No matter what part of the political spectrum you lie on, there is a scary candidate on the other side. Republicans are frightened of the potential of a “socialist” Sanders presidency (and that “socialist” label is being applied to Clinton as well, to a lesser extent). Democrats are wringing their hands at the momentum Trump appears to have.
While Sanders and Trump are as close to diametrically opposed as can be philosophically, they do share one common trait: they are populist, non-establishment candidates. Trump brings far more consternation among Republicans than Sanders does among Democrats, but neither are the preferred candidate of either party. Trump threatens to splinter the GOP, while the DNC has more subtle fears about Sanders, mainly the concern that he is too far left and will turn off centrist voters (which are the key to winning anything). Both of them are getting their funding from nontraditional sources (Sanders by a large volume of small donors and unions, Trump from his own coffers), and both are appealing on a populist platform.
This shouldn’t be surprising. The success of both candidates points to a rising tide of dissatisfaction with either political establishment. While it may be shocking to see this on both sides at this time, to me this was a situation that was inevitable.
This is what happens when the majority of the country (re: middle class and lower) have not been served properly by the government for decades.
This is what happens when both political establishments have sold out (pardon the cliched term) to corporate interests.
This is what happens when the decay of the majority is so apparent that people turn to relatively extreme candidates and their ideologies.
The most ardent Sanders or Trump supporters share that same thought process: the establishments have failed us, we must look elsewhere for help. The perceived failures, possible solutions, “radical” ideologies, and the candidates themselves are obviously different depending on which side you ask, but the resentment and dissatisfaction is of the same stripe: Washington has failed the American people, and enough is enough.
For the Democratic party, this is less of a concern for a variety of reasons. The current establishment candidate is a strong household name, and Sanders’ success hasn’t been enough to carry him to a clear victory (and most sober predictive measures don’t show him as a real threat anymore). While Sanders’ success is still going to provide a lasting effect even without a win (in that his ideals are now exposed and talked about in political analysis), the fact that he simply won’t win doesn’t threaten the Democratic party to a great extent. The largest consequence of his success is the fact that it’s very obvious that the younger generation of Democrats and liberals largely share his ideals, and this is something that needs to be accounted for as they get older.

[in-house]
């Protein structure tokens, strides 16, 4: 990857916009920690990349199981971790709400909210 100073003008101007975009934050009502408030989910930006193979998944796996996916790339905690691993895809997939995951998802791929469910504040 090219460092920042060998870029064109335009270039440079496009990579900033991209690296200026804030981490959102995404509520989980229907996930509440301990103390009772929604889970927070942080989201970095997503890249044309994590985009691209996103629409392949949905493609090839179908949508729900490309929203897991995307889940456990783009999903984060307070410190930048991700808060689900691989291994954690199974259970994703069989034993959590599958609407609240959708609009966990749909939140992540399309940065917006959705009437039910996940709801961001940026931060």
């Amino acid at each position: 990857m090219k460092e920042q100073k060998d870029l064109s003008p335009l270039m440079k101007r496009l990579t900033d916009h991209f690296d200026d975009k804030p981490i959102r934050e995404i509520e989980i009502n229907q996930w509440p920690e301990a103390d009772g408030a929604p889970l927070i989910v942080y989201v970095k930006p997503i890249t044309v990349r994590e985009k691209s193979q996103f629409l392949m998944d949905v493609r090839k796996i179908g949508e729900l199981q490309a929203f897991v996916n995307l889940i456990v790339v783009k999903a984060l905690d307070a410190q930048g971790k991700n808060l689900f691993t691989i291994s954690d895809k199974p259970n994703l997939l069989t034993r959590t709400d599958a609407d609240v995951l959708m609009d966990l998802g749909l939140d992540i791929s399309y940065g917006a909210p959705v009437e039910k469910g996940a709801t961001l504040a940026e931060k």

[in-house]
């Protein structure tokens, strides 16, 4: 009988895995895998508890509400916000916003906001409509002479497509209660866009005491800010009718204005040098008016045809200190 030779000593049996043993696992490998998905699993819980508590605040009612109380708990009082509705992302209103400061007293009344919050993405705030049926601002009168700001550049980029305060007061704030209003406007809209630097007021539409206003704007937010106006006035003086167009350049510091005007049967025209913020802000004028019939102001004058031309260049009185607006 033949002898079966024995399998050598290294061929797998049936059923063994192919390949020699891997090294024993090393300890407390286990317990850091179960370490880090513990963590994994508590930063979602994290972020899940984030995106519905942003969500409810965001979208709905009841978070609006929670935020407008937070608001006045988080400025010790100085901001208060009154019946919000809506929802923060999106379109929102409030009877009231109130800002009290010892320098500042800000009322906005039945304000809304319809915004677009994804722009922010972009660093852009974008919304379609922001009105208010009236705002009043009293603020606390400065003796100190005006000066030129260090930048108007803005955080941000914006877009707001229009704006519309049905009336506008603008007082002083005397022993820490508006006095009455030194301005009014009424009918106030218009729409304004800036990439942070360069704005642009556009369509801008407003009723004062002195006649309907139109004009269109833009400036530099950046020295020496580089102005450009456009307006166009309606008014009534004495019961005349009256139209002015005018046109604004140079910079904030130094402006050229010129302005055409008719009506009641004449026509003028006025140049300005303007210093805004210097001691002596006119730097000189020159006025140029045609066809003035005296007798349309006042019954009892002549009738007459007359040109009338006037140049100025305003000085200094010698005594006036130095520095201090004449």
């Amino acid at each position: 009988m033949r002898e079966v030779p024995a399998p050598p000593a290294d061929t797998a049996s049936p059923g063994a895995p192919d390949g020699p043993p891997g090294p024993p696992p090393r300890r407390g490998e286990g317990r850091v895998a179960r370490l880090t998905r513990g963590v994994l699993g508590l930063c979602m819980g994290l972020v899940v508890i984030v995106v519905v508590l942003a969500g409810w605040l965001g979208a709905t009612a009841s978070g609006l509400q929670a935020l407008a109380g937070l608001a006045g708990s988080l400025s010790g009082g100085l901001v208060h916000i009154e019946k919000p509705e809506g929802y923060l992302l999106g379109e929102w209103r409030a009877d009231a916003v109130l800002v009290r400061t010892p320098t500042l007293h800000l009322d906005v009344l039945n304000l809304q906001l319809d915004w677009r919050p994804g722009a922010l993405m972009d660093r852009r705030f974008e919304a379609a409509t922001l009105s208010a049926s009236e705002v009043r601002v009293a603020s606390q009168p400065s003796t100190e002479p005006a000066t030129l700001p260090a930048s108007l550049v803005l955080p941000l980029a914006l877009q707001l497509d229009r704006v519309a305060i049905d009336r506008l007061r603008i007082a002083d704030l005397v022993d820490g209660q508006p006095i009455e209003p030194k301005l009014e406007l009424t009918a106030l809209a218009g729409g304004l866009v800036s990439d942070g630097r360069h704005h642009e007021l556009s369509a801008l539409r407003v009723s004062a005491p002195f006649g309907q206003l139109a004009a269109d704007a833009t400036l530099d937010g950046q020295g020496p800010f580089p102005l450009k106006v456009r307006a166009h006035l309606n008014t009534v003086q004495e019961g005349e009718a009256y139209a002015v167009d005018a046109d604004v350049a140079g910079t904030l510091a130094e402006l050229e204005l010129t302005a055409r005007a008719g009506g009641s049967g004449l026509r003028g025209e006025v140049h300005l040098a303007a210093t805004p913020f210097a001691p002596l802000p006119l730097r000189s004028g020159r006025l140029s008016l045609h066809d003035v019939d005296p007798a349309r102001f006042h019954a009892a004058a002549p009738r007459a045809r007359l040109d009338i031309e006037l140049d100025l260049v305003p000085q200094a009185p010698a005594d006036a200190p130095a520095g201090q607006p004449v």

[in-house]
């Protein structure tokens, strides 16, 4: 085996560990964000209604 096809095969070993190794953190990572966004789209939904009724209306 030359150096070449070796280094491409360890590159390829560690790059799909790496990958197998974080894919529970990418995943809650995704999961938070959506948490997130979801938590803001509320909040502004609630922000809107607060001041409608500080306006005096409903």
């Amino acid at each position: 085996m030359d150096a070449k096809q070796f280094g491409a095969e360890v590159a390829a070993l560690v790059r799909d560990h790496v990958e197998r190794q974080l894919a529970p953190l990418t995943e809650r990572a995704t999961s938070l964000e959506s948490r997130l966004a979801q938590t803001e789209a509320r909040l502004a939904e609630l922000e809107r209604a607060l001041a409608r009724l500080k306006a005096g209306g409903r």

The GOP, on the other hand, may be heading for a fracture of immense proportions. Trump’s success, now some of it in hindsight, is rather obvious to trace. He is tapping into a portion of conservatives that share his somewhat-to-obvious xenophobic proposals, and are also dissatisfied with recent establishment results. This is exacerbated by the fact that Trump appears to have appeared at the “perfect” time, where there is no clear opponent. There’s no one with the cache of Hillary Clinton on the Republican side to oppose Trump. The GOP’s initial establishment candidate, Jeb Bush, has already been ousted from contention, and the newly-crowned Marco Rubio has yet to win a state. Some would think lining up behind Ted Cruz would be the obvious play for the GOP, but they dislike him almost as much as they do Trump, so they chose to back Rubio.
Both sides have themselves to blame. Income inequality has been rising steadily for over four decades now; it was only a matter of time before people took notice. Corporations now exert their power over our government with impunity. While I wouldn’t call this a “revolution” by any standard (you’d need a lot more voter turnout to consider that term), it may be the beginning of one. It may be the first wave of a sustained storm that may reshape American politics as we know it.
Will the establishments adjust to this development? Will our government realign their priorities to serve the majority once more? Will all this culminate into a splintering of parties, resulting in a four-or-five-or-six-party system?
Well, who the hell knows. Right now we have a self-labeled socialist and a reality TV star in our primaries.